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#1242400 - 08/03/09 04:43 AM nervous about teaching very young students  
Joined: Mar 2008
Posts: 244
ToriAnais Offline
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ToriAnais  Offline
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Joined: Mar 2008
Posts: 244
Australia
I recently took on a student who has only just turned 5, and I'm not comfortable with how it's going. It's so different from teaching 6 year olds! And I just had a parent ask me to teach her four and a half year old son.

I started when I was 3 so I know it's possible, but there just seems to be so much basic stuff you have to teach them, like getting secure in the first 7 letters of the alphabet backwards and forwards, and knowing which hand is left and right. I'm intimidated by the whole thing.

How much slower do you take things for a 4 year old compared to a 6 year old? What is the normal progression? And do you think it's ok to spend 5 minutes singing if they can't yet sing in tune? Because i think being able to sing in tune is important. Gahhh. I'm getting all stressed about this. Any advice would be fantasic.


Piano teacher since August 2008.
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#1242416 - 08/03/09 05:58 AM Re: nervous about teaching very young students [Re: ToriAnais]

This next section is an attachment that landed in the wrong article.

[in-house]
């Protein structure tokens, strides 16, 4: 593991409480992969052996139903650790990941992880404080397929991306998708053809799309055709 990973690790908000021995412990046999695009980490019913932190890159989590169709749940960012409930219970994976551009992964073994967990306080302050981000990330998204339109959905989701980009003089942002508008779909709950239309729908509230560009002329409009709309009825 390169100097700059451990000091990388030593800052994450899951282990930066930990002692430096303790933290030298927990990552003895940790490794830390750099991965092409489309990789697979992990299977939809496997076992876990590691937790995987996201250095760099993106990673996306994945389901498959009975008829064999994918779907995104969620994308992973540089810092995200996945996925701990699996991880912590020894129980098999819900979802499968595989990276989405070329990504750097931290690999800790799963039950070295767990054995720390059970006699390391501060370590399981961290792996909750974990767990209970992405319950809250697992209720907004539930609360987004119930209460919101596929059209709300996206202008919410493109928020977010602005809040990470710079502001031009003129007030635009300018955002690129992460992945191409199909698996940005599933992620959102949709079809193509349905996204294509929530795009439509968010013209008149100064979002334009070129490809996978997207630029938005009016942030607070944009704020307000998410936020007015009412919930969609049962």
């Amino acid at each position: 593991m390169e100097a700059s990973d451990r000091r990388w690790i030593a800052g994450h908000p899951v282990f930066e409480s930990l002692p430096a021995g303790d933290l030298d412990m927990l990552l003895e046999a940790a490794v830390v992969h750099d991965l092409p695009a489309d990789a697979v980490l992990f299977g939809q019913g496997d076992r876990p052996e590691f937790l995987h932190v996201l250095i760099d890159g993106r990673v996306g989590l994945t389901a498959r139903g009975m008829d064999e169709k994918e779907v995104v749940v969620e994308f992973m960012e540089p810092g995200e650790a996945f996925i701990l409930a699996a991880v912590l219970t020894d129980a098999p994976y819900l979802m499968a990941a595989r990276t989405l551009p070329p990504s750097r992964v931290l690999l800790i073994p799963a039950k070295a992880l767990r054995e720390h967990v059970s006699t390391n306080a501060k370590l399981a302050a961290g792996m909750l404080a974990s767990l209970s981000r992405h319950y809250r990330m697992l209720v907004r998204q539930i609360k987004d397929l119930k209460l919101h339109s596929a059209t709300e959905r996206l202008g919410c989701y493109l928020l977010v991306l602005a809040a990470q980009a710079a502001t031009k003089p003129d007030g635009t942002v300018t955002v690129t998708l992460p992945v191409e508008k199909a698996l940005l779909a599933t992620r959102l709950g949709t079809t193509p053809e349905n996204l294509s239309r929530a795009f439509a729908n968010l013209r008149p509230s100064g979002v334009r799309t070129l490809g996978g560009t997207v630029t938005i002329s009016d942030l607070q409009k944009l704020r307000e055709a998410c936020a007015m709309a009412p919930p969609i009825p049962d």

Joined: Oct 2008
Posts: 304
lotuscrystal Offline
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lotuscrystal  Offline
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Joined: Oct 2008
Posts: 304
Melbourne, Australia
lol...I know how you feel, but first thing you need to do now is ...bbrreeaathe...:)

In my experience, and I can only speak of my experience, the most difficult aspect of teaching students so young is 1) keeping their attention, and allowing focus ability to develop, and 2) ensuring some progress takes place from week to week.

For 1) as much vocal and physical interaction may help...find a book where there are big notes (not even on a stave) with the letters written in the notes. Have them play the notes and say them outloud with you. Also, play various rhythmic songs on the piano and get them to clap along with you. As for singing, I wouldn't expect too much in the way of correct tone...but praise all efforts anyway, and sing along with them. Young children like interaction with you and any encouragement at every step will eventually lead to them having greater focus independant of your constant interaction during lessons.